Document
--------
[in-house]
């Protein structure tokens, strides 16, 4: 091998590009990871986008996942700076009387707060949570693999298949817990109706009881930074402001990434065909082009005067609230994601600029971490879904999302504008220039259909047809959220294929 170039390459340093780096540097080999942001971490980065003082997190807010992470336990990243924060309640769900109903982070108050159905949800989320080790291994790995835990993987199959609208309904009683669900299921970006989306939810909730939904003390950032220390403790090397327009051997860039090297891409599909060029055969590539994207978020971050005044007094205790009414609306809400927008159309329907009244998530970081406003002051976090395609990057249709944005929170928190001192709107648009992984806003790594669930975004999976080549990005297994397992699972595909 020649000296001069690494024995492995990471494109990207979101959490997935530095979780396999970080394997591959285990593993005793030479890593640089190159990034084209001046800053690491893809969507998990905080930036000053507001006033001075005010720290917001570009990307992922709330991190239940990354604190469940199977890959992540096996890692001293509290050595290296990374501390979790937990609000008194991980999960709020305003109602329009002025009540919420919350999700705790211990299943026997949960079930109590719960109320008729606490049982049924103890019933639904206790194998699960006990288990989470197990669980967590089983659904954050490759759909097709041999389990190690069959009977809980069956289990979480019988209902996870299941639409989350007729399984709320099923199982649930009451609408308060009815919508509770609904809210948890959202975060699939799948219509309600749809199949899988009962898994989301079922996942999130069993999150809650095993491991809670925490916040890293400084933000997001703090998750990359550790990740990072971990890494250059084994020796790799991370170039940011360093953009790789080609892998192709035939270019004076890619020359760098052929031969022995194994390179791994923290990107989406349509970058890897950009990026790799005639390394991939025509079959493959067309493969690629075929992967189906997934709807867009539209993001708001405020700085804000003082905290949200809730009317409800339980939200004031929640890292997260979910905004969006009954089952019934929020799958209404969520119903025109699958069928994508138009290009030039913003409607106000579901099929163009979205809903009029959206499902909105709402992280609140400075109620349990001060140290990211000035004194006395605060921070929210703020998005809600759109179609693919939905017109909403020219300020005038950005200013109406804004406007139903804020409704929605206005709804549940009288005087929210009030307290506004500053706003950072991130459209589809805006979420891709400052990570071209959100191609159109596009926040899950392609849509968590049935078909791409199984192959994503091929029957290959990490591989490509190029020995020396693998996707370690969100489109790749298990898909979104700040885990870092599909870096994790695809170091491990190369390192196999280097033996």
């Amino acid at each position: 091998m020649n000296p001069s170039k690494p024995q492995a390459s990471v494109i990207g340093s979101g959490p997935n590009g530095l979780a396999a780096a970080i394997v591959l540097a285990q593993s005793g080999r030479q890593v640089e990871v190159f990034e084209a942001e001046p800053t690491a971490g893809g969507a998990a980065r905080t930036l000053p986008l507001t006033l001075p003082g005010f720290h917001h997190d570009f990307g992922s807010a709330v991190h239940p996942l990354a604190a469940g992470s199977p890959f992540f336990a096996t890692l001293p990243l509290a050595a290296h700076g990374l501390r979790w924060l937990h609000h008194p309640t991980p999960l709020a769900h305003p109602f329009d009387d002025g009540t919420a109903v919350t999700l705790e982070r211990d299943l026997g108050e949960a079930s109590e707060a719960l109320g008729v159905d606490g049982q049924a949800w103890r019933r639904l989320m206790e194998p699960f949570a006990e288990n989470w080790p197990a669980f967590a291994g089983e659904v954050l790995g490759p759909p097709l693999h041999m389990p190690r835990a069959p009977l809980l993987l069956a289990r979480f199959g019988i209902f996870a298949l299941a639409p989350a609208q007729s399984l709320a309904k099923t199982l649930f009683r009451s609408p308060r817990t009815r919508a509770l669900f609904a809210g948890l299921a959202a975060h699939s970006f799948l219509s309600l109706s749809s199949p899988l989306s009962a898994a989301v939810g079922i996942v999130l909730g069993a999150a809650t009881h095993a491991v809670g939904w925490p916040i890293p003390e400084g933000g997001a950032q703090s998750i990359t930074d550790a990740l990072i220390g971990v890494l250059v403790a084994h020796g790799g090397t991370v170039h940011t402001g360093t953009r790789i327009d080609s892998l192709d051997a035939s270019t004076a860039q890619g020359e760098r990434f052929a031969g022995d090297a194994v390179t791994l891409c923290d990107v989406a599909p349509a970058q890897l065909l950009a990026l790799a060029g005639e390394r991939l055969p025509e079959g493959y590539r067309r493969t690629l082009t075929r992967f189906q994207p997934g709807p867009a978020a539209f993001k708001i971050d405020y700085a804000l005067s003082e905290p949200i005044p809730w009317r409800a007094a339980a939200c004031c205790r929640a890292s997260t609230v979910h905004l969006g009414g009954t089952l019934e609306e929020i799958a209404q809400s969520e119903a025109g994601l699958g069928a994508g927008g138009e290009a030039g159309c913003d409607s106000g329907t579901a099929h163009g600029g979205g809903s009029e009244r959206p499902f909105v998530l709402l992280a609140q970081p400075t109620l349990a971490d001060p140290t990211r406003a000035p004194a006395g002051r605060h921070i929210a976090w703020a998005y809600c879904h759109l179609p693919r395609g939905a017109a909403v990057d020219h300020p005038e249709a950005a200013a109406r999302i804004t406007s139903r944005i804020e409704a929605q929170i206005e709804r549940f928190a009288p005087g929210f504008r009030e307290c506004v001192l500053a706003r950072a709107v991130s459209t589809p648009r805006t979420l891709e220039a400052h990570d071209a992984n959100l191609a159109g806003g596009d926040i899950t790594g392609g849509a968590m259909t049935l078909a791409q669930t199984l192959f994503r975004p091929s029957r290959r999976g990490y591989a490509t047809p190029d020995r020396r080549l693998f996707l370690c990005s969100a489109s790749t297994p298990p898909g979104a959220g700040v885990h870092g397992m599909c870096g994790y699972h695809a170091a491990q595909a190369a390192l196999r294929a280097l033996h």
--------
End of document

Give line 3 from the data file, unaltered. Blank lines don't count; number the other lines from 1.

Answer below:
């Amino acid at each position: 091998m020649n000296p001069s170039k690494p024995q492995a390459s990471v494109i990207g340093s979101g959490p997935n590009g530095l979780a396999a780096a970080i394997v591959l540097a285990q593993s005793g080999r030479q890593v640089e990871v190159f990034e084209a942001e001046p800053t690491a971490g893809g969507a998990a980065r905080t930036l000053p986008l507001t006033l001075p003082g005010f720290h917001h997190d570009f990307g992922s807010a709330v991190h239940p996942l990354a604190a469940g992470s199977p890959f992540f336990a096996t890692l001293p990243l509290a050595a290296h700076g990374l501390r979790w924060l937990h609000h008194p309640t991980p999960l709020a769900h305003p109602f329009d009387d002025g009540t919420a109903v919350t999700l705790e982070r211990d299943l026997g108050e949960a079930s109590e707060a719960l109320g008729v159905d606490g049982q049924a949800w103890r019933r639904l989320m206790e194998p699960f949570a006990e288990n989470w080790p197990a669980f967590a291994g089983e659904v954050l790995g490759p759909p097709l693999h041999m389990p190690r835990a069959p009977l809980l993987l069956a289990r979480f199959g019988i209902f996870a298949l299941a639409p989350a609208q007729s399984l709320a309904k099923t199982l649930f009683r009451s609408p308060r817990t009815r919508a509770l669900f609904a809210g948890l299921a959202a975060h699939s970006f799948l219509s309600l109706s749809s199949p899988l989306s009962a898994a989301v939810g079922i996942v999130l909730g069993a999150a809650t009881h095993a491991v809670g939904w925490p916040i890293p003390e400084g933000g997001a950032q703090s998750i990359t930074d550790a990740l990072i220390g971990v890494l250059v403790a084994h020796g790799g090397t991370v170039h940011t402001g360093t953009r790789i327009d080609s892998l192709d051997a035939s270019t004076a860039q890619g020359e760098r990434f052929a031969g022995d090297a194994v390179t791994l891409c923290d990107v989406a599909p349509a970058q890897l065909l950009a990026l790799a060029g005639e390394r991939l055969p025509e079959g493959y590539r067309r493969t690629l082009t075929r992967f189906q994207p997934g709807p867009a978020a539209f993001k708001i971050d405020y700085a804000l005067s003082e905290p949200i005044p809730w009317r409800a007094a339980a939200c004031c205790r929640a890292s997260t609230v979910h905004l969006g009414g009954t089952l019934e609306e929020i799958a209404q809400s969520e119903a025109g994601l699958g069928a994508g927008g138009e290009a030039g159309c913003d409607s106000g329907t579901a099929h163009g600029g979205g809903s009029e009244r959206p499902f909105v998530l709402l992280a609140q970081p400075t109620l349990a971490d001060p140290t990211r406003a000035p004194a006395g002051r605060h921070i929210a976090w703020a998005y809600c879904h759109l179609p693919r395609g939905a017109a909403v990057d020219h300020p005038e249709a950005a200013a109406r999302i804004t406007s139903r944005i804020e409704a929605q929170i206005e709804r549940f928190a009288p005087g929210f504008r009030e307290c506004v001192l500053a706003r950072a709107v991130s459209t589809p648009r805006t979420l891709e220039a400052h990570d071209a992984n959100l191609a159109g806003g596009d926040i899950t790594g392609g849509a968590m259909t049935l078909a791409q669930t199984l192959f994503r975004p091929s029957r290959r999976g990490y591989a490509t047809p190029d020995r020396r080549l693998f996707l370690c990005s969100a489109s790749t297994p298990p898909g979104a959220g700040v885990h870092g397992m599909c870096g994790y699972h695809a170091a491990q595909a190369a390192l196999r294929a280097l033996h």